- Greg Sandoval/Business Insider
- Snapchat has opened its platform up to developers for the first time with the release of Snap Kit, tools that let app makers integrate Snapchat features into their own apps.
- Snap Kit also paves the way for you to log into other apps, like Tinder, with your Snapchat account.
- Snapchat is emphasizing user privacy, and will only allow developers to collect your display name and Bitmoji. That’s a clear counterpoint to Facebook’s more liberal data-sharing policies.
Snap, the company behind Snapchat, introduced on Thursday a long-awaited tool developers have been asking for: Snap Kit, a tool for developers to build apps that integrate with the popular photo messaging app.
But even as Facebook comes under fire for allowing developers what critics say is too much access to user data, Snapchat insists it is putting privacy first and limiting how much data developers can collect.
Snapchat announced the release of Snap Kit, a set of tools that let third party app developers integrate certain Snapchat features into other apps. With Snap Kit, a workout app could let Snapchat users share a sticker with the distance they’ve run, for example. One of the first announced partnerships will let you log in to Tinder with your Snapchat account, the same way you can with your Facebook credentials.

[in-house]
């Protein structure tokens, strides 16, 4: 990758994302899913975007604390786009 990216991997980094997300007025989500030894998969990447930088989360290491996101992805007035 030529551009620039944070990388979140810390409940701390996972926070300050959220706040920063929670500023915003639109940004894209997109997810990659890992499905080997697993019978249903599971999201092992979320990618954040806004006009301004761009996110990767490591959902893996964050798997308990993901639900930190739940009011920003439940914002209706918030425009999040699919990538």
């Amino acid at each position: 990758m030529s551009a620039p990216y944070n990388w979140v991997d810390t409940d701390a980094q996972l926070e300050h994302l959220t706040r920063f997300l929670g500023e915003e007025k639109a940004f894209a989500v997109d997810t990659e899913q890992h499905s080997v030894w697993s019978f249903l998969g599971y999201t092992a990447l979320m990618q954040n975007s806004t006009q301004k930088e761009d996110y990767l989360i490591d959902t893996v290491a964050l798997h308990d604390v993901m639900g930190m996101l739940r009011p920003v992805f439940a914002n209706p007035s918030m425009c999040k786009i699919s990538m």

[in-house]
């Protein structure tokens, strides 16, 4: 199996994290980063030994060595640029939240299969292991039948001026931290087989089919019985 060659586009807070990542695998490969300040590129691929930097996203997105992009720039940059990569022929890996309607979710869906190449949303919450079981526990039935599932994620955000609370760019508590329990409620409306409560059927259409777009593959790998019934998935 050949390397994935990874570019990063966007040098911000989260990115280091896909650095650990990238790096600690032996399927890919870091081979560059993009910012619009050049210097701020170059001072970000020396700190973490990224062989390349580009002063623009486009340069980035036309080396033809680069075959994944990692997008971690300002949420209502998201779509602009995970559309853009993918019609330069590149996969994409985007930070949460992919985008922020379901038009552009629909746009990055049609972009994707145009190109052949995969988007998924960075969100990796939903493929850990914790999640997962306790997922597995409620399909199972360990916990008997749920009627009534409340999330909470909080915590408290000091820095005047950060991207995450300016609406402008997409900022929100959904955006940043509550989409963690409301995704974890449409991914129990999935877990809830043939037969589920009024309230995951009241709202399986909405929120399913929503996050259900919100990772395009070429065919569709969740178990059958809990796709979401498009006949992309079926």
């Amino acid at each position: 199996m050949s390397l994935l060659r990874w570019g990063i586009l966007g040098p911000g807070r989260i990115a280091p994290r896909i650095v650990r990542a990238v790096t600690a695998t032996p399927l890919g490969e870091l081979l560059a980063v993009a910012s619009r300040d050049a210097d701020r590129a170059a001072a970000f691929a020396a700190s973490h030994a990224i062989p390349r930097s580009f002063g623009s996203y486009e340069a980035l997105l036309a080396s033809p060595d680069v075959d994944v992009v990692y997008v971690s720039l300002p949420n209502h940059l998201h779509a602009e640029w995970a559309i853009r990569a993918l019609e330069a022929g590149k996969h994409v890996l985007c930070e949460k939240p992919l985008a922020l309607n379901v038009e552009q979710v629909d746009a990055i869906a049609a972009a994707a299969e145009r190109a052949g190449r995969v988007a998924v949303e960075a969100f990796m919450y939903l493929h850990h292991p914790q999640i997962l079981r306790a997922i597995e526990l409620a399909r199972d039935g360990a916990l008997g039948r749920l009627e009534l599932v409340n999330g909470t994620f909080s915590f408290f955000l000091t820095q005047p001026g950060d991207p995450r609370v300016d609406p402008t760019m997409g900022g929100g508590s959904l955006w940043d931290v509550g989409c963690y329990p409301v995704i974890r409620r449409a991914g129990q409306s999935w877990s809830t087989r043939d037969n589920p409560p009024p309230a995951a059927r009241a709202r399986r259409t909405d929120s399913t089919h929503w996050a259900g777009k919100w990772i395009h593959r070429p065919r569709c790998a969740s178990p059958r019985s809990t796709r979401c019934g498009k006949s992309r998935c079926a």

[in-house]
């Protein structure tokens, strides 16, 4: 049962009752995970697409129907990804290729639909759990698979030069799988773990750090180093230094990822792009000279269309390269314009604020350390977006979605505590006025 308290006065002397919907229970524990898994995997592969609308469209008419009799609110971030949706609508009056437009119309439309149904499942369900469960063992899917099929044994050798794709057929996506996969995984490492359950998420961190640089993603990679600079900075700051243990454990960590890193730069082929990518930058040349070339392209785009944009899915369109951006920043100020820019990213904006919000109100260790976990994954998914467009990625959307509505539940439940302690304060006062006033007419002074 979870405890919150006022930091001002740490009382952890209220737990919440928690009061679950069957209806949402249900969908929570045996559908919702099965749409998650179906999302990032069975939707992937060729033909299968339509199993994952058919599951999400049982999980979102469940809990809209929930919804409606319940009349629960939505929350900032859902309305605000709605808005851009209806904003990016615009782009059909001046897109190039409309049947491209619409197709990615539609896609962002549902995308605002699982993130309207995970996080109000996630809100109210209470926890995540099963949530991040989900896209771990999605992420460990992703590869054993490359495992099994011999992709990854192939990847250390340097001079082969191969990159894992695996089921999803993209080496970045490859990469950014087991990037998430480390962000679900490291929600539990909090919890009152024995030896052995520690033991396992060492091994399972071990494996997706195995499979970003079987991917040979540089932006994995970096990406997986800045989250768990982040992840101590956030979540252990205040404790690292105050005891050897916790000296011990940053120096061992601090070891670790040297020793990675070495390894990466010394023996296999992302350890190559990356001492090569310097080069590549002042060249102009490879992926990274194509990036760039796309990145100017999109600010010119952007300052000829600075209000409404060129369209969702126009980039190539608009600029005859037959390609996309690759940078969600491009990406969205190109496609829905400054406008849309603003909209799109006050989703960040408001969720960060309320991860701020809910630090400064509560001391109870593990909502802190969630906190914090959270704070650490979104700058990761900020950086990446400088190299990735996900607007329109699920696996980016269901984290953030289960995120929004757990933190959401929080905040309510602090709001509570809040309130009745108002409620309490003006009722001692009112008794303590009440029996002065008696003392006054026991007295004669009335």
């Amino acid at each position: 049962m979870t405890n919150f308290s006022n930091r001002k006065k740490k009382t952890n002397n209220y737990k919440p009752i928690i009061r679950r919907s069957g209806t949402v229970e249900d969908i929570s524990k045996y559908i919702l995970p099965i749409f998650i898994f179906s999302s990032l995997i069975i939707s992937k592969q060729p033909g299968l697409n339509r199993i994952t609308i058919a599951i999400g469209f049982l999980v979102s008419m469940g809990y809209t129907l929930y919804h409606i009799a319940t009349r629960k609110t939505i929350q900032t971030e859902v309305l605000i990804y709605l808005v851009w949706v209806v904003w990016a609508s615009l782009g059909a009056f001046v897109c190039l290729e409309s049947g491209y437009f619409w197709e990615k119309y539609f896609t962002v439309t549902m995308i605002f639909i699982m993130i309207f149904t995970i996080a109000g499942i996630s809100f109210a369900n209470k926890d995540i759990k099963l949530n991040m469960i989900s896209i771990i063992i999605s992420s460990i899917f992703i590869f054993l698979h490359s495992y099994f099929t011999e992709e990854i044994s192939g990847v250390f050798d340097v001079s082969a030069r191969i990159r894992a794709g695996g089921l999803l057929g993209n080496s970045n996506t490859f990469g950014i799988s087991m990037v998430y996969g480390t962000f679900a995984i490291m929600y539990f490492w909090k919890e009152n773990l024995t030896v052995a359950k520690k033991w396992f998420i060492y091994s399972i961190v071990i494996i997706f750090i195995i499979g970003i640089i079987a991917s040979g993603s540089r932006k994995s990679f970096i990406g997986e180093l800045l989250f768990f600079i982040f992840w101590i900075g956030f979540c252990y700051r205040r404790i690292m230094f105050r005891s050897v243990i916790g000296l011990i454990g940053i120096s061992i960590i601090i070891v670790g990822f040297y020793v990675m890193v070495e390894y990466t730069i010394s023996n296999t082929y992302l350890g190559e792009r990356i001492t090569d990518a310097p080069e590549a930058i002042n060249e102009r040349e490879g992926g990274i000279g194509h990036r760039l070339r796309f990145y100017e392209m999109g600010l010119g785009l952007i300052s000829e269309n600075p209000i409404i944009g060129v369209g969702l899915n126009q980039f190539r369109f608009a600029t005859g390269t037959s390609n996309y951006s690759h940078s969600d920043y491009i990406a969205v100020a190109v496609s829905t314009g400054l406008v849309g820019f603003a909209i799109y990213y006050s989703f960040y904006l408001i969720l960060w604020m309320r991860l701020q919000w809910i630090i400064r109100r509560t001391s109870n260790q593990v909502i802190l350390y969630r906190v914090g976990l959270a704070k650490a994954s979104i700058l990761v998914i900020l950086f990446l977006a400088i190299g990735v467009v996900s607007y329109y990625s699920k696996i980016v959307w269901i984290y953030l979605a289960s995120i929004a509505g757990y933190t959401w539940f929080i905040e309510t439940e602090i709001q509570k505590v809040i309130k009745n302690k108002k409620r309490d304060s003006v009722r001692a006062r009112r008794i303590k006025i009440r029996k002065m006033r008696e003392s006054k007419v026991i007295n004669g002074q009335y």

The company’s biggest competitor, Facebook, has let third party app developers use Facebook in a similar way for many years. So while Facebook is often criticized for copying Snapchat’s best features, this could be seen as a rare instance where things are going the other way.
But there’s a notable difference between the Facebook platform and this new one from Snapchat: privacy. When you log into an app with Snapchat, developers will only get your display name and Bitmoji, a custom graphic that users make to represent themselves. Other data, like your friends list, location, and demographic information, won’t be shared.
To prevent older apps from sucking up data over long periods of time, Snap Kit apps are automatically disconnected from your Snapchat account after 90 days of inactivity.
While the timing of Snapchat’s release and its focus on privacy may appear to be a reaction to the Cambridge Analytica scandal, where user data was improperly used for election ad targeting, Snap insists that it’s been working on Snap Kit for years, and has always held user privacy in mind.
“We definitely followed the Cambridge Analytica scandal really closely and carefully, as we do all such events in this space as they impact us,” Katherine Tassi, Snap’s deputy general counsel, said in an interview with Wired. “But our approach to privacy and our principles are firmly embedded in the way we design products, and the way we’ve been developing this toolkit has had that approach all along.”